When considering cyber threats, security professionals may find it helpful to consider the cyber kill chain model, which describes the stages of a cyberattack to anticipate and prevent threats. Stages include reconnaissance, weaponization, delivery, exploitation, installation, command and control, actions on objective, and monetization. This gives a framework for likely intruder actions and what steps we can take to prevent or stop an operation in its tracks.

Another important security concept is that of penetration testing, or pen testing. Pen testing operations attempt to penetrate a network. This reveals how cyberattacks, or even physical intrusions, can be performed so that they can be prevented.

Bug hunting is a related pursuit, focusing on vulnerabilities in individual software so it can be patched. This, of course, only works if the software is actually patched — excellent motivation for system administrators to keep software up-to-date.


The nature of cyberattacks is always changing. For an update on where we are as of February 2024, read this cybercrime update. This outlines trends such as commercial spyware, AI-driven APTs, and flawed RMMs.


What is a tailgating attack?

A tailgating attack in the physical sense is following someone with access into a restricted area. For example, if an employee must swipe an RFID access tag to gain entry to a certain area, an attacker can often simply follow that person in with little suspicion. In the same way, if someone logs onto a network legitimately and then leaves the computer open when not present, an attacker could then access the network. He could potentially install malware, steal files, access restricted information, or other computer malfeasance.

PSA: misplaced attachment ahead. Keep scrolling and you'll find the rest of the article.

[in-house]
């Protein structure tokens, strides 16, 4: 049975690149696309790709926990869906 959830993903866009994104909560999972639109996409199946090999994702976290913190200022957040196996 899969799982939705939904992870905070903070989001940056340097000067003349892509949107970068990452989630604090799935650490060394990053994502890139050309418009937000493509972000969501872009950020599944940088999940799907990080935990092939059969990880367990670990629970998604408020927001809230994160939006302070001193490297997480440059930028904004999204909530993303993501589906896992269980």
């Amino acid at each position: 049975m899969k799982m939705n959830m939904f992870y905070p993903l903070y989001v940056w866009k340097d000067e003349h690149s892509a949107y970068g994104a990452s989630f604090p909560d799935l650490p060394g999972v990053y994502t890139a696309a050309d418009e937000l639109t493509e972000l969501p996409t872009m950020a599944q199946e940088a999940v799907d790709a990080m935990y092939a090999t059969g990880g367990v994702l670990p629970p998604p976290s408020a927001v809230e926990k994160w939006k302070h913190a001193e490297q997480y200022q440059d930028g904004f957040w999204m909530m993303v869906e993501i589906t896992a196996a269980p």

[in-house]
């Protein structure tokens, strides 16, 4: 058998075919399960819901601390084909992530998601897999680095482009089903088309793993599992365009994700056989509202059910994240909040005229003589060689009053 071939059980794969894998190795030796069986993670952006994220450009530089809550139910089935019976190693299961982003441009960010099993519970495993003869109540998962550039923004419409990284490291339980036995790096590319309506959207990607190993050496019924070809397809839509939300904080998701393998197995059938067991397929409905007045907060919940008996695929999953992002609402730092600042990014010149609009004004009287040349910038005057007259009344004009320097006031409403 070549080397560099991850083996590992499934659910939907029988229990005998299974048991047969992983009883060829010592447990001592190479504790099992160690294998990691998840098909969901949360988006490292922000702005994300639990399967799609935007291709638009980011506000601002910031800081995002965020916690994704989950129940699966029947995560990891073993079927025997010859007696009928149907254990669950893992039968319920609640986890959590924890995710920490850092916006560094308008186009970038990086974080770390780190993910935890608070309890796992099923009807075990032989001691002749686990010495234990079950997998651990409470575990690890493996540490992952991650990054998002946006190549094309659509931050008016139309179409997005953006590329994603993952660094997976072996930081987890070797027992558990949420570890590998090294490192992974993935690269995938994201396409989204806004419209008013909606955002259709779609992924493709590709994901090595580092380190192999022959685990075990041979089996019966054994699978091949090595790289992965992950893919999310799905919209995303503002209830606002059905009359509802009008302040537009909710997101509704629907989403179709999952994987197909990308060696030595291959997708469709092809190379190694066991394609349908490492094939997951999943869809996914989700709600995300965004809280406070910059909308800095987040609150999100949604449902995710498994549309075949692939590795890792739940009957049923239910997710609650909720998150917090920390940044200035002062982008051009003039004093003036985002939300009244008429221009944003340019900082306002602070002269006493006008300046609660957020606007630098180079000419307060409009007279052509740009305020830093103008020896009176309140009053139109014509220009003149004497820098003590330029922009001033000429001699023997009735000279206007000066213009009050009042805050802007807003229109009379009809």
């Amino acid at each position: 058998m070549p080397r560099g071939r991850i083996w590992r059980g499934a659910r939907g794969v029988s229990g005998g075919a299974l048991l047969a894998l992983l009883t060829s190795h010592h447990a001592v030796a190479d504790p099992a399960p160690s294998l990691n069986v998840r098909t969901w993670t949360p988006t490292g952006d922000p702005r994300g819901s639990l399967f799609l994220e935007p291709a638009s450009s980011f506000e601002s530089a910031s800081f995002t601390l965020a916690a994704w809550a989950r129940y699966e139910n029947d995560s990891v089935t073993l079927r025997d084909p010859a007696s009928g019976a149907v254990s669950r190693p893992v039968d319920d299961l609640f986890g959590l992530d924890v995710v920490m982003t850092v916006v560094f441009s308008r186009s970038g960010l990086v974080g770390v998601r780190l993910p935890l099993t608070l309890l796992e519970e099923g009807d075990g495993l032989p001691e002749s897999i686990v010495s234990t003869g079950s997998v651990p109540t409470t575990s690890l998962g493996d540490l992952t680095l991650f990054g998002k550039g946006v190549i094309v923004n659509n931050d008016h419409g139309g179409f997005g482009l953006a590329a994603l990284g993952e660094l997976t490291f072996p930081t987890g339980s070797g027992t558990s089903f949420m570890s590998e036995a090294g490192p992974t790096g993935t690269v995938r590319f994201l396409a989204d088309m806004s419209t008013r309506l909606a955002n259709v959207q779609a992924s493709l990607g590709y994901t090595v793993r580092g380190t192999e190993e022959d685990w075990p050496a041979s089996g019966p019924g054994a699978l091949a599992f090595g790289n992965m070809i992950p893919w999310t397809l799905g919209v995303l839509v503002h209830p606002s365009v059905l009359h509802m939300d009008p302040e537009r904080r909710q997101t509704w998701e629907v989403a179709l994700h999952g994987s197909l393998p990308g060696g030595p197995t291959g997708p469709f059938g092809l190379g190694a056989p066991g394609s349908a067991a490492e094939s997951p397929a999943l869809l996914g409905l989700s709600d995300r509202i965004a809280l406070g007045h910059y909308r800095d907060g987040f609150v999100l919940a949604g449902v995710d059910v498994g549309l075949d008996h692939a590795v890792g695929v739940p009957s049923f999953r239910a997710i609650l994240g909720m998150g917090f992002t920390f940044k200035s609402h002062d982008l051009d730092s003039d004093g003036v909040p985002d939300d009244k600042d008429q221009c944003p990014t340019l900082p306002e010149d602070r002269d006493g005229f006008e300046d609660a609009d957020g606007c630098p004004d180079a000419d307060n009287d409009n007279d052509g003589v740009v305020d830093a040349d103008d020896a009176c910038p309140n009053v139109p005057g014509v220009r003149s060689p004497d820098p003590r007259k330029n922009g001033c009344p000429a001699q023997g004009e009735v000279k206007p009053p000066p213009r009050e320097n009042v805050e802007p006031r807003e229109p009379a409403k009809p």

What are the four common types of cyberattacks?

While there are many different types of cyberattacks, four of the most prominent types include:

  • Social Engineering – Tricking someone into compromising a system
  • Ransomware – Typically using compromised data to force users to pay a ransom for its return
  • Denial-of-Service – Flooding a service with fake traffic to exclude legitimate use
  • Man-in-the-Middle (MiTM) – Intercepting communications between two devices


Cyberattacks attempt to compromise a computer system or network, often for monetary extortion or political aims. These attacks come in a number of different forms, including social engineering (aka phishing), account compromise, malware, exploits, and more. IT personnel and network users must stay on guard for such threats via prevention, detection, and response. A comprehensive security platform like SentinelOne can be an important tool to keep threat actors at bay.